When a photon of light hits a plant’s photosystem, it has to make a decision—fast. Which path would be the most efficient way to the molecular machinery that converts light into sugars? Like computer scientists who want to perform superfast calculations, they turn to quantum computing.
When light hits a plant cell, its chromophores—light-sensitive molecules—capture the photons and convert them to energy packets called excitons. The excitons bounce among the cell’s chromophores until they eventually arrive at the reaction center where water and carbon dioxide mingle to produce sugar and oxygen. The excitons could take any number of paths to get there—and indeed they do. Thanks to the quantum phenomenon known as coherence, excitons test out every pathway simultaneously, ultimately taking the most efficient route.
At least, we suspect those quantum calculations are made in the name of efficiency. Without knowing what happens in a cell when this quantum computing is turned off, it’s impossible to know exactly what function it’s performing.
Paul Curmi, a professor at the University of New South Wales, and his colleagues found a class of algae called the cryptophytes where quantum coherence is used in some but not all species. Cryptophytes are perfect candidates for testing quantum-enhanced photosynthesis because they inhabit dim environments underwater or beneath sheets of ice, where they subsist on meager scraps of light. To survive on this starvation diet, cryptophytes have to make the most of every photon they can get.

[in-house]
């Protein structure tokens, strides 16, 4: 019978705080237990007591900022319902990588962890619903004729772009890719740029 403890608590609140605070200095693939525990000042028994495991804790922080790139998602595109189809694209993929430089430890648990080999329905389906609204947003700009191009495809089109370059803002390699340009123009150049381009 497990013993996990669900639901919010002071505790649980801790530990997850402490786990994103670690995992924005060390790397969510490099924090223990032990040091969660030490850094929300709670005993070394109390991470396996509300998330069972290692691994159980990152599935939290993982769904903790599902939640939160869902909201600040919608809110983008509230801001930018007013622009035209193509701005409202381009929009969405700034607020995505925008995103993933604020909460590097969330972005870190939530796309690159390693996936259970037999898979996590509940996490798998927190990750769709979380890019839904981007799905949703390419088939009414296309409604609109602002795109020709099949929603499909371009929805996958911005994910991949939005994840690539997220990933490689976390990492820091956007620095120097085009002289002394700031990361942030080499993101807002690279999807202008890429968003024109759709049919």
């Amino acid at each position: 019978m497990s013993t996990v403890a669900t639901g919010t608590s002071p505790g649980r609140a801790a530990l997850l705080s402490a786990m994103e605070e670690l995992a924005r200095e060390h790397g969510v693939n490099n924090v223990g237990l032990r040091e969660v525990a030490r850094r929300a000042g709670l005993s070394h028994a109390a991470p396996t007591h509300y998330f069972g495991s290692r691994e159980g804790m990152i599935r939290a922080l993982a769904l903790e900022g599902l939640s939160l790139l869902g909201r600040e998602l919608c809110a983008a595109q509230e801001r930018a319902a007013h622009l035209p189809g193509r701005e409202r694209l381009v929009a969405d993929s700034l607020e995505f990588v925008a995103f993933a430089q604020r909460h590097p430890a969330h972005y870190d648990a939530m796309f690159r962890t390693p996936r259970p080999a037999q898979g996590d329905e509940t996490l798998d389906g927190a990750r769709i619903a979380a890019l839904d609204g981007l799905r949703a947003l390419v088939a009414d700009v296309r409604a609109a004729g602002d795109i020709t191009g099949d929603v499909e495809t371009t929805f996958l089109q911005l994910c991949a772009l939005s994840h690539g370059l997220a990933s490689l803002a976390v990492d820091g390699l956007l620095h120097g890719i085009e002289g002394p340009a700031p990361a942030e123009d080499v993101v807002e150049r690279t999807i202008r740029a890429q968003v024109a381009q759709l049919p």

Curmi and his colleagues identified a genetic mutation in one group of cryptophytes that, puzzlingly, blocks quantum coherence, Ashley Yeager explains for Science News. The mutation slips in an extra amino acid, wrenching the two subunits of the algae’s main light-absorbing protein away from each other. That extra distance seems to be enough to keep the cell’s chromophores too far apart for the excitons to sample all the pathways between them.
Scientists still don’t know why some cryptophytes use coherence while others don’t, but learning how the non-coherence system works—and what advantages it might confer—could shed light on why plants became quantum computers in the first place.